14

The simplest way (assuming you are in the Northern hemisphere) is to first find the Great Bear / Ursa Major / the Big Dipper / The Plough, and use the two end stars as a sight line. The star in Ursa Minor that they point to is Polaris, which is currently our Pole Star. This does change, but not noticeably in our lifetimes. (from http://www.themightyeagle....


14

For night trekking, I use a headlamp. Couple of reasons: Keeps your hands free. (Useful when you are walking up steep slopes) No worry of dropping them flashlight (Had happened to me once where my flashlight rolled down the hill) Advantages of a flashlight over a headlamp: More powerful and directional. (No need to strain your head in weird angles to get ...


14

An astronomer with a protractor and pocket-calculator can figure almost anything. Unfortunately, though, astronomers don't fit very well in survival kits (and grumble when you try to stuff them in there). So normal people are handicapped, for sure, but we can still say some basic things. A full moon is opposite the sun, so if you know it's a full moon ...


14

Don't, unless you know the route very well and are sure the rivers can pose no danger. Travel the day before so you arrive to the trailhead before it gets dark, then spend the night at the trailhead. Big river crossings at night are too dangerous. A headlight will only do so much as the light will just reflect off the surface. You won't be able to tell ...


13

My experience with children summer camps says the children are so afraid of the dark that they won’t go into the night unless their bed is on fire, and even then very reluctantly. When they need to pee they’ll go the least possible distance from their tents and if they have to visit the latrines, they will wake up their mates or rather wait until morning (...


13

I played pickup this way in college for several years. Like some of the others suggested, an LED disc works well (green works far better than red or blue in my experience). We also used glow sticks, although we generally only used them on the arms because it was cheaper, an they tended to get in the way for running when on the legs. The biggest thing I ...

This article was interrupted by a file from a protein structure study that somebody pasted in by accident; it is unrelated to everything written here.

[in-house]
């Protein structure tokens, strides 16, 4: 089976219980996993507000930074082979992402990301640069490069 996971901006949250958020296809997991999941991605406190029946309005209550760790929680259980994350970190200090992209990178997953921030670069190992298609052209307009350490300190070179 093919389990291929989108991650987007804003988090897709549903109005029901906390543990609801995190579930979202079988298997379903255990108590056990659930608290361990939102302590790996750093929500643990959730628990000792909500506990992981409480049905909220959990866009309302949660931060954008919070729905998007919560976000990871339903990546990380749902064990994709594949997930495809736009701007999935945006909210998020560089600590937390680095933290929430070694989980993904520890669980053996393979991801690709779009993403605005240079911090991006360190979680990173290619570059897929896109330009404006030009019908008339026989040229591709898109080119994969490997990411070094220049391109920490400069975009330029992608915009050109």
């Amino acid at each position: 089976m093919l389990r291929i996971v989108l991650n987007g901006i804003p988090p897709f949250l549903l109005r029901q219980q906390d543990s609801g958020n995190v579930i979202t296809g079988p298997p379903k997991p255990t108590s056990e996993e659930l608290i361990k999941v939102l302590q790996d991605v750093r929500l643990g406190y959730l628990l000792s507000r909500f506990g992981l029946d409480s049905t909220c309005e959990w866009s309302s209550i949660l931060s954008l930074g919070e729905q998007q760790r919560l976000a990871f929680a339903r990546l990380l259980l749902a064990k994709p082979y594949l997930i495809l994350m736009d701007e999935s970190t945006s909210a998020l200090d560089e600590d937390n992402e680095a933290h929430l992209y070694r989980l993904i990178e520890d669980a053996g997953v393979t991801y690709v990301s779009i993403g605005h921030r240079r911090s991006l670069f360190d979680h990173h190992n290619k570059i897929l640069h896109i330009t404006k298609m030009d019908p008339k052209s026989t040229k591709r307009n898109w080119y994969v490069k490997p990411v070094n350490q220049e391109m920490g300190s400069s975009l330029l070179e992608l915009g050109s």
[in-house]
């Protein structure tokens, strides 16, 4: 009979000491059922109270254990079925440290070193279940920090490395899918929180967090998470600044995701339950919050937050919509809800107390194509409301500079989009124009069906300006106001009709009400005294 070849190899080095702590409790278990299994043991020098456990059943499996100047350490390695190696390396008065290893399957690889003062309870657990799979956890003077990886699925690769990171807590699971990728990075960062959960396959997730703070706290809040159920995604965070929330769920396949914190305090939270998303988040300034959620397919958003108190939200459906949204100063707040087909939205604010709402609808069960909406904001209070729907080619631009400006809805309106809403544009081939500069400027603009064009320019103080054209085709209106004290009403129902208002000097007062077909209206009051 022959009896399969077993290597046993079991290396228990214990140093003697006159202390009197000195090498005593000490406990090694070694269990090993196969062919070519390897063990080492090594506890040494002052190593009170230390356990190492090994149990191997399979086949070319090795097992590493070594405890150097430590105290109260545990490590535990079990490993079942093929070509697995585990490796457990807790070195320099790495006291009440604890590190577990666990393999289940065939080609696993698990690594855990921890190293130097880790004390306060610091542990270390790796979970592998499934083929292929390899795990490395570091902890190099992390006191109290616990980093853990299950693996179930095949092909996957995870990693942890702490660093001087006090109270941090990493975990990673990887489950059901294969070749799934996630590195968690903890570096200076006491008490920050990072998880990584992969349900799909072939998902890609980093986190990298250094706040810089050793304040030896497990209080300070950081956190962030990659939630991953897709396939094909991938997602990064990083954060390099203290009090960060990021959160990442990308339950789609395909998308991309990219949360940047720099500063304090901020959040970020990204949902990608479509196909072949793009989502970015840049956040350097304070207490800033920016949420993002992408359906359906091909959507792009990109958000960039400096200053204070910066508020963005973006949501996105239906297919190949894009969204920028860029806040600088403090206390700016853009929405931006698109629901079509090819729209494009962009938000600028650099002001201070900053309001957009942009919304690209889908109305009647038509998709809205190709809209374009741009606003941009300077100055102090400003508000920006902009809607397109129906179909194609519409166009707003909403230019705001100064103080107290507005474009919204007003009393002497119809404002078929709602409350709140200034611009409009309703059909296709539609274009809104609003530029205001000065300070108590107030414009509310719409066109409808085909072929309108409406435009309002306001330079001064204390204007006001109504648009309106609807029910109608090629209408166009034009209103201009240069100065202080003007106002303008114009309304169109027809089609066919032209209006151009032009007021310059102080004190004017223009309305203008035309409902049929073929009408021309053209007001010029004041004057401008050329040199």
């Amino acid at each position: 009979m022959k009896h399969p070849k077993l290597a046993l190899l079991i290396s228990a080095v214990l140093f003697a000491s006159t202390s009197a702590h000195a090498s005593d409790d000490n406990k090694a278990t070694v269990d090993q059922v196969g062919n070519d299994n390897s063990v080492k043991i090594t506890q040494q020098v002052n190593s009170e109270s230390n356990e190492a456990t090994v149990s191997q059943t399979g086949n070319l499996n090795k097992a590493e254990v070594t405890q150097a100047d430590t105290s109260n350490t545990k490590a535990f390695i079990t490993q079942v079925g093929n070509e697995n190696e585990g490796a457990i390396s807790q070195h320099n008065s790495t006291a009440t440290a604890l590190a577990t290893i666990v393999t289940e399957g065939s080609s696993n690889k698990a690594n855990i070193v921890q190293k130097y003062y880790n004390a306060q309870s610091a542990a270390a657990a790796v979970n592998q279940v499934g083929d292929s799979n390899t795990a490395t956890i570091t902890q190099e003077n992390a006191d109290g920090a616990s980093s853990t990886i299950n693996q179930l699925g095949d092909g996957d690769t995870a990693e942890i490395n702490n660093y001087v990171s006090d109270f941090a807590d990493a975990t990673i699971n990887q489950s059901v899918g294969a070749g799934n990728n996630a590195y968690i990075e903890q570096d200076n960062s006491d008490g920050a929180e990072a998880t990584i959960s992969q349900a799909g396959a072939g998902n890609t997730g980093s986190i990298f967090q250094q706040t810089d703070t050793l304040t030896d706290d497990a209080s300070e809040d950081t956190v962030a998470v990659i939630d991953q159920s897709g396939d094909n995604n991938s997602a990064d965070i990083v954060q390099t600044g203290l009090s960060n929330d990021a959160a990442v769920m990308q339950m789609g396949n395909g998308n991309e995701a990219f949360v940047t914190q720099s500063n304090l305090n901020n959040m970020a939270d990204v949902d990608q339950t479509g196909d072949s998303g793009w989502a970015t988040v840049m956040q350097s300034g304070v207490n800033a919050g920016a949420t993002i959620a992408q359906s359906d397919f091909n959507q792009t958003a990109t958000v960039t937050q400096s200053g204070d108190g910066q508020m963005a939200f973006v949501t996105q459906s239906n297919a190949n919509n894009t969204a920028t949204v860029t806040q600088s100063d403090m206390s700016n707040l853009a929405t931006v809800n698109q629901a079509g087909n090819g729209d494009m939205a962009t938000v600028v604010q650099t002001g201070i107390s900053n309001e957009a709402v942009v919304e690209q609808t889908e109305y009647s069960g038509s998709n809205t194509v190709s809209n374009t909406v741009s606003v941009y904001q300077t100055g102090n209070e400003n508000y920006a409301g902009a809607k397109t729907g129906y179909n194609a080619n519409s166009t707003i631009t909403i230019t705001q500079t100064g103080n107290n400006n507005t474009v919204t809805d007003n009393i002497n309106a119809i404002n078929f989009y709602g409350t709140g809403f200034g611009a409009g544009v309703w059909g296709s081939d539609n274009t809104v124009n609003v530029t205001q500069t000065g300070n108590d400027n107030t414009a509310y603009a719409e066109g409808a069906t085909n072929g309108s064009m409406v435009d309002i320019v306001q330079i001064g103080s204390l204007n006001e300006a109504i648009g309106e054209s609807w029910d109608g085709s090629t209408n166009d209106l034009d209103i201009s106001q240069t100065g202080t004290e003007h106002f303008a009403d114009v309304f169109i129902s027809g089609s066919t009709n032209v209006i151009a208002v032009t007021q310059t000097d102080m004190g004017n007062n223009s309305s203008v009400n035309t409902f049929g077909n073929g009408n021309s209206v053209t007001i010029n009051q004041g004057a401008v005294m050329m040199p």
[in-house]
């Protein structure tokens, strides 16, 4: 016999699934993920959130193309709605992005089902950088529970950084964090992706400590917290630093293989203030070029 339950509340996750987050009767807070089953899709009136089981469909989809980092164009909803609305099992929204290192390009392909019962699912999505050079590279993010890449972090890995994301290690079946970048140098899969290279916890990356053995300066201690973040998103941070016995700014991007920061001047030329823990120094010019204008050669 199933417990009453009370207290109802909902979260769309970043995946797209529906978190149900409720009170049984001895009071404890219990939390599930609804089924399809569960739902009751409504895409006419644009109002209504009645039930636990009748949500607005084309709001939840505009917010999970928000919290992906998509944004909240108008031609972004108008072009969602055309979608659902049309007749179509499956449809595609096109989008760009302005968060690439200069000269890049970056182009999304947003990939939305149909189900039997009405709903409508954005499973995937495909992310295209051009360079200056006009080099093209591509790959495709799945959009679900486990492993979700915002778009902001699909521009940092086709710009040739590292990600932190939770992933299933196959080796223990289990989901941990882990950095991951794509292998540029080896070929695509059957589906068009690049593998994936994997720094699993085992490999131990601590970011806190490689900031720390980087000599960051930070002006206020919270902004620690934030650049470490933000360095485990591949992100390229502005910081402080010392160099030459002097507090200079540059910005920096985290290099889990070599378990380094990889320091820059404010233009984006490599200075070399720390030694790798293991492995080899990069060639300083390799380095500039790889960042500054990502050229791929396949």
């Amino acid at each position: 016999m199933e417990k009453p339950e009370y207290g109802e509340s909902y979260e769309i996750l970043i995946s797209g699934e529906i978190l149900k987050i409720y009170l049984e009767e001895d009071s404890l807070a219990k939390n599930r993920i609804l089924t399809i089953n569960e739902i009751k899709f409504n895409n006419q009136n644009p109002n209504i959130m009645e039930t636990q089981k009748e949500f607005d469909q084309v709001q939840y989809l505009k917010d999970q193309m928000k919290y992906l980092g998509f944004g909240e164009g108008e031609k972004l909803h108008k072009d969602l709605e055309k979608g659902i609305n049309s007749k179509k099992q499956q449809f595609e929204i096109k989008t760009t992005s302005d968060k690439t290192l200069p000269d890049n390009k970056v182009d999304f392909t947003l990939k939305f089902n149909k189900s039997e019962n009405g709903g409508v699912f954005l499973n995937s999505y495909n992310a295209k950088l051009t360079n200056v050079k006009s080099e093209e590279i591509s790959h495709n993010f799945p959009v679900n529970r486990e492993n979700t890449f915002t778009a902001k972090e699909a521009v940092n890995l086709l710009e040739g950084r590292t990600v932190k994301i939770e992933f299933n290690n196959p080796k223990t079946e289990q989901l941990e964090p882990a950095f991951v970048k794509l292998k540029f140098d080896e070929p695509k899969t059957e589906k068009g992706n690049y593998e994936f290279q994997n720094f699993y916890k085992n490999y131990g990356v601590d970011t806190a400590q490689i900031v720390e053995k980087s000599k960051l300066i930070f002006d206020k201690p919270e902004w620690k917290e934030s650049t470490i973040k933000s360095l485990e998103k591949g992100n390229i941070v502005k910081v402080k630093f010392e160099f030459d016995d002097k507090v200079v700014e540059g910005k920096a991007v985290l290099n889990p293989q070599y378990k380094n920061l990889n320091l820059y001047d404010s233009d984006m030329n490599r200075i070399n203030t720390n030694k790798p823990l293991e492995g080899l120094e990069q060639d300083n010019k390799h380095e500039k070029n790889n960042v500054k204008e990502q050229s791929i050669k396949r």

12

There are a few, many of which are in common with simply hiking at night, but some are specific to geocaching. Firstly, the old scouts saying of be prepared! Make sure your torches, whether hand held or head, are properly charged (or you have spare batteries for them) as you don't want to get caught out in the dark without a light source. This also goes for ...


12

Why all the lights? you could solve everything you need and have a REALLY cool event with nothing but a lot of glow sticks :) Make people wear different colors for different teams, then one each side of the body for arms, hips and legs (so 6 glow sticks per person). That should be more than enough for a good time out there.


12

General advice for climbing at night: Don't do it if you are new to climbing. Avoid it, even if you are not new to climbing. Be prepared for it on long routes, even when you are not expecting to be climbing at night. Most of my night-climbing came about unplanned. Make sure you can do everything involved in climbing with your eyes closed. In the shower. (...


11

Pleased to see no-one's mentioned locking the door in some way - just to reinforce for anyone that may come across this question, that's definitely what not to do, since in an emergency you want to be able to get out as quickly as you can. My first instinct is to ask if it's even a risk that's worth accounting for? Unless you're talking about particularly ...


11